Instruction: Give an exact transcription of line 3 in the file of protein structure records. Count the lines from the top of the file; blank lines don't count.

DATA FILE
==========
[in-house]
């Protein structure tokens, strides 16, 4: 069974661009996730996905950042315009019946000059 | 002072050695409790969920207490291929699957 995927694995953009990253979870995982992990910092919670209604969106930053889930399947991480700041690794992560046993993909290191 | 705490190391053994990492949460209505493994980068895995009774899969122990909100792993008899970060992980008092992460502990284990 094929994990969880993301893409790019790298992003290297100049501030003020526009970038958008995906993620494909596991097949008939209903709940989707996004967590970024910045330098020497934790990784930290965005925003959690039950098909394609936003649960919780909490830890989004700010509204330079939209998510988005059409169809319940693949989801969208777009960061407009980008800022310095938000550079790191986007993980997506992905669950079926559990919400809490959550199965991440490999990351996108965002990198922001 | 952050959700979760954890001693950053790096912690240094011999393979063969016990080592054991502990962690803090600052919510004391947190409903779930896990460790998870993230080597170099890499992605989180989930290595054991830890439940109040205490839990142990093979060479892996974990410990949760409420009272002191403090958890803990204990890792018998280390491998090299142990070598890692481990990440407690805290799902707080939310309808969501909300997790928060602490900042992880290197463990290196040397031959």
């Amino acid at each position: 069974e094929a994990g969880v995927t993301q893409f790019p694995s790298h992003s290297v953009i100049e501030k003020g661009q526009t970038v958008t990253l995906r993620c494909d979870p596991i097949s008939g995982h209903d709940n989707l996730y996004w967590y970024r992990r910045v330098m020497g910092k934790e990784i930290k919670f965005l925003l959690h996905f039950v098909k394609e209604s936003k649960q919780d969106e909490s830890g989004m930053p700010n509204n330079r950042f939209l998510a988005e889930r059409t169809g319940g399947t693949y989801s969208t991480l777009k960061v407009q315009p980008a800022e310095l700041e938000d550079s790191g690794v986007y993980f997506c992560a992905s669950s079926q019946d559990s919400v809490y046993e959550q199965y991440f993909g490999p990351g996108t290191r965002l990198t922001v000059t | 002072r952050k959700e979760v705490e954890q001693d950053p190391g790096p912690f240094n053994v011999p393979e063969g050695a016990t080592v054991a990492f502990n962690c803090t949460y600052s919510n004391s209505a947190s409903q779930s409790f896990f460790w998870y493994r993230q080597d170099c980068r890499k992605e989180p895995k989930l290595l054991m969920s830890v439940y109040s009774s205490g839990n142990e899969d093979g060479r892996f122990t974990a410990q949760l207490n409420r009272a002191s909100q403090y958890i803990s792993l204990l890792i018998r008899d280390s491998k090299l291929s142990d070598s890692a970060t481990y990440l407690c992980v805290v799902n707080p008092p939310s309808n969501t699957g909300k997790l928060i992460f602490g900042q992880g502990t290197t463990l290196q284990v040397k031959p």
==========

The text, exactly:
């Amino acid at each position: 069974e094929a994990g969880v995927t993301q893409f790019p694995s790298h992003s290297v953009i100049e501030k003020g661009q526009t970038v958008t990253l995906r993620c494909d979870p596991i097949s008939g995982h209903d709940n989707l996730y996004w967590y970024r992990r910045v330098m020497g910092k934790e990784i930290k919670f965005l925003l959690h996905f039950v098909k394609e209604s936003k649960q919780d969106e909490s830890g989004m930053p700010n509204n330079r950042f939209l998510a988005e889930r059409t169809g319940g399947t693949y989801s969208t991480l777009k960061v407009q315009p980008a800022e310095l700041e938000d550079s790191g690794v986007y993980f997506c992560a992905s669950s079926q019946d559990s919400v809490y046993e959550q199965y991440f993909g490999p990351g996108t290191r965002l990198t922001v000059t | 002072r952050k959700e979760v705490e954890q001693d950053p190391g790096p912690f240094n053994v011999p393979e063969g050695a016990t080592v054991a990492f502990n962690c803090t949460y600052s919510n004391s209505a947190s409903q779930s409790f896990f460790w998870y493994r993230q080597d170099c980068r890499k992605e989180p895995k989930l290595l054991m969920s830890v439940y109040s009774s205490g839990n142990e899969d093979g060479r892996f122990t974990a410990q949760l207490n409420r009272a002191s909100q403090y958890i803990s792993l204990l890792i018998r008899d280390s491998k090299l291929s142990d070598s890692a970060t481990y990440l407690c992980v805290v799902n707080p008092p939310s309808n969501t699957g909300k997790l928060i992460f602490g900042q992880g502990t290197t463990l290196q284990v040397k031959p």